Sparks and mud flew Wednesday night at the Human Services Coalition candidate forum between the two men jockeying for Seattle City Attorney in the November 7 election. The forum’s focus on poverty and homelessness made for some truculent trash talk, thanks to challenger Scott Lindsay’s background as the former manager of unauthorized homeless encampment evictions under former Mayor Ed Murray.
It didn’t take long for the candidates’ shared veneer of Seattle Nice to crumble. Incumbent Pete Holmes accused Lindsay of using prison labor to evict homeless encampments. Lindsay accused Holmes of squandering the resources of his office. In a cloying demonstration of performative humility, both men accused themselves of being privileged.
In his criticism of Holmes, Lindsay sought to portray himself as equally progressive but more efficacious. “After eight years in office, where’s the beef?” he said, borrowing a decades-old advertising catchphrase from Wendy’s. “I think that Mr. Holmes and I agree on a lot of things, but we have to actually deliver.”
Lindsay sought to portray himself as a fresh face that can rejuvenate an atrophying Attorney’s office. “The huge majority of repeat offenders who are cycling through [our criminal justice] system are struggling with addiction and homelessness,” said Lindsay. “That’s the status quo. That’s after eight years of Mr. Holmes in office. I want to change that. I think we can do much better.”
But it was Lindsay’s own history as the architect as the city’s current homeless policies that was the focus of much of the debate. Many advocates have called Lindsay’s efforts heartless and disruptive to the little stability those on the streets have. But Lindsay, speaking to a room full of such advocates, argued that his work under Murray should count in his favor.
Lindsay credited himself with reforming the mayor’s homeless evictions policy. “I took action. I didn’t stand by” in the face of the homelessness crisis, he said. “I took action and I proposed to the mayor the creation of the Navigation Team,” said Lindsay, referring to the team of police and outreach workers who conduct the city’s ongoing mass evictions of unauthorized homeless encampments. Lindsay recalled the plan he proposed to Murray: “Instead of sending police officers to say, ‘You’re out,’ let’s actually send outreach workers with those police officers to problem solve at the individual level…
“Today, that program is working to help get people off the streets,” said Lindsay. We have previously reported on the help that Lindsay and his Navigation Teams are providing to homeless campers—for example, here, here, here, here and here.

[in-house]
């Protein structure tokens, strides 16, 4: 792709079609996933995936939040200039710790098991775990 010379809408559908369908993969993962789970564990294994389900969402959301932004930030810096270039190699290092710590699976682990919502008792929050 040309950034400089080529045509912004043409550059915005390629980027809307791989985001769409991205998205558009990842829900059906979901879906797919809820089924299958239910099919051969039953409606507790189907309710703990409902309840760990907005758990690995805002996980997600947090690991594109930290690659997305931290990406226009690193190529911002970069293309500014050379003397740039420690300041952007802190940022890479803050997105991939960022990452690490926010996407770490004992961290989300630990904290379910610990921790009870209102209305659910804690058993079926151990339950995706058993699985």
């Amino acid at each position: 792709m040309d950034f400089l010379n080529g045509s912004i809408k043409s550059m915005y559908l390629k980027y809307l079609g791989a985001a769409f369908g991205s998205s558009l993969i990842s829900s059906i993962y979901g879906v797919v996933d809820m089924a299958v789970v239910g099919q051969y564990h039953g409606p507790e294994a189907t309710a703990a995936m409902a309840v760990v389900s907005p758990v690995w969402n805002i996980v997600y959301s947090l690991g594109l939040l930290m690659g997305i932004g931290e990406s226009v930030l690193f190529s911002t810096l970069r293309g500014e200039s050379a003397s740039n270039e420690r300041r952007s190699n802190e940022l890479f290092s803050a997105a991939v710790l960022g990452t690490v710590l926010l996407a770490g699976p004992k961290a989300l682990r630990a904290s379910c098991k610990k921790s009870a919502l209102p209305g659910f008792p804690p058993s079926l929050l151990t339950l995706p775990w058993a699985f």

The debate between Holmes and Lindsay was the last of four that night (the others were for mayor and two city council seats), but it quickly became the most contentious. Lindsay accused Holmes of being too slow to support Law Enforcement Assisted Diversion (LEAD), an arrest-diversion program that’s had great success directing petty criminals away from court and into social services. Holmes disputed this, saying that his office has been involved since LEAD’s inception. Holmes accused Lindsay of lying: “If you’re going to add content [to a debate] that is false, that’s not helpful…It does not help to misstate the fact.”
Holmes also accused Lindsay of using prison labor to evict homeless encampments. “This city, with the [homeless encampments eviction] program that Mr. Lindsay was the point person on, was starting to use prison labor to do those cleanups,” said Holmes.
“That’s unfair,” interjected Lindsay.
“It’s not unfair, it’s absolutely true,” replied Holmes. “The City Attorney’s role was to stop that. Talk about institutional racism! Using prison labor to clean up homeless encampments. I had to stop that.” (According to The Seattle Times, city authorities said they phased out prison labor at homeless evictions last year, following criticism from the Seattle Human Rights Commission.)
“That’s gross and untrue,” retorted Lindsay. “…The City of Seattle had been using community corrections labor for a decade prior to me even looking at this.” He again credited himself with reforming sweeps: “What I advocated for is, if the city is going to remove somebody from an unauthorized encampment, they must make sure that there is housing and shelter available for that person. In April of this year, the Department of Finance and Administrative Services actually put that rule into effect.”
As we previously reported, the city’s homeless encampment sweeps policy is currently the subject of a lawsuit filed by homeless campers who are represented by the state ACLU. According to the lawsuit, outreach with offers of shelter and assistance was not offered in nearly half of the sweeps that occurred in the first part of 2017, and about 60 percent of sweeps since January 2016 have been conducted without the 72 hour notice city rules ostensibly require.
This post has been updated, and the photo caption has been edited for clarity.